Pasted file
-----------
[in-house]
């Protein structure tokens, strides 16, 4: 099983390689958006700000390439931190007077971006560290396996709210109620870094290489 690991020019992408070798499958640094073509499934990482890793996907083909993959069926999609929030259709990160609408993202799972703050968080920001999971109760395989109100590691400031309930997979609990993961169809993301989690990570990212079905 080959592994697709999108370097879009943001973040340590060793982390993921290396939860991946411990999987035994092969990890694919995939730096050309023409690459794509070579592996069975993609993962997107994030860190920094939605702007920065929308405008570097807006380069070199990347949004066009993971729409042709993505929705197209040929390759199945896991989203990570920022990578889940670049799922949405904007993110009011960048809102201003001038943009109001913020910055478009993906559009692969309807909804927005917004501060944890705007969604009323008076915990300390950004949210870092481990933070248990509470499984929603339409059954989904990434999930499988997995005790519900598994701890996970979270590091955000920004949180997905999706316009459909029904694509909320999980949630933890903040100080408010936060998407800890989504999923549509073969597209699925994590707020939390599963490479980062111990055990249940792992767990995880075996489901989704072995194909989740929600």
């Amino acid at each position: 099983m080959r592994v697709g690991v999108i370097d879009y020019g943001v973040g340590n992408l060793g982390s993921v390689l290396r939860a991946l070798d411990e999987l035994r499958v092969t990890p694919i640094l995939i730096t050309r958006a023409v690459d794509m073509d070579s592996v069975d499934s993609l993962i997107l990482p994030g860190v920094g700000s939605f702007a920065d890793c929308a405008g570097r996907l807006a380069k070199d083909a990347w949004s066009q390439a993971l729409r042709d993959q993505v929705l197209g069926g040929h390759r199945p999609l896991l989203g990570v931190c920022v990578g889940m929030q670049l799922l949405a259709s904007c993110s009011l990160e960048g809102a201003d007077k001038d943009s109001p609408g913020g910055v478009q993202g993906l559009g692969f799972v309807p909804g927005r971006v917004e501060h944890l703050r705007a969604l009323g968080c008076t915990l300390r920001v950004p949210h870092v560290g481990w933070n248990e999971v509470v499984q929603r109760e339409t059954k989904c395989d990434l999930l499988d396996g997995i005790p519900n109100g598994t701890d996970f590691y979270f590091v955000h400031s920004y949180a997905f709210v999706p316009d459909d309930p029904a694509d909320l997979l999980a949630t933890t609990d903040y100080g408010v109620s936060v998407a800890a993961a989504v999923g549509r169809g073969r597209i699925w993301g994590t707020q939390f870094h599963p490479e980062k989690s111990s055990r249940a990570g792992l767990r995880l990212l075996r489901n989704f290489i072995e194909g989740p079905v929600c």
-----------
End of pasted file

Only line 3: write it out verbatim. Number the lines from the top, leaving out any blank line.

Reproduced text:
């Amino acid at each position: 099983m080959r592994v697709g690991v999108i370097d879009y020019g943001v973040g340590n992408l060793g982390s993921v390689l290396r939860a991946l070798d411990e999987l035994r499958v092969t990890p694919i640094l995939i730096t050309r958006a023409v690459d794509m073509d070579s592996v069975d499934s993609l993962i997107l990482p994030g860190v920094g700000s939605f702007a920065d890793c929308a405008g570097r996907l807006a380069k070199d083909a990347w949004s066009q390439a993971l729409r042709d993959q993505v929705l197209g069926g040929h390759r199945p999609l896991l989203g990570v931190c920022v990578g889940m929030q670049l799922l949405a259709s904007c993110s009011l990160e960048g809102a201003d007077k001038d943009s109001p609408g913020g910055v478009q993202g993906l559009g692969f799972v309807p909804g927005r971006v917004e501060h944890l703050r705007a969604l009323g968080c008076t915990l300390r920001v950004p949210h870092v560290g481990w933070n248990e999971v509470v499984q929603r109760e339409t059954k989904c395989d990434l999930l499988d396996g997995i005790p519900n109100g598994t701890d996970f590691y979270f590091v955000h400031s920004y949180a997905f709210v999706p316009d459909d309930p029904a694509d909320l997979l999980a949630t933890t609990d903040y100080g408010v109620s936060v998407a800890a993961a989504v999923g549509r169809g073969r597209i699925w993301g994590t707020q939390f870094h599963p490479e980062k989690s111990s055990r249940a990570g792992l767990r995880l990212l075996r489901n989704f290489i072995e194909g989740p079905v929600c």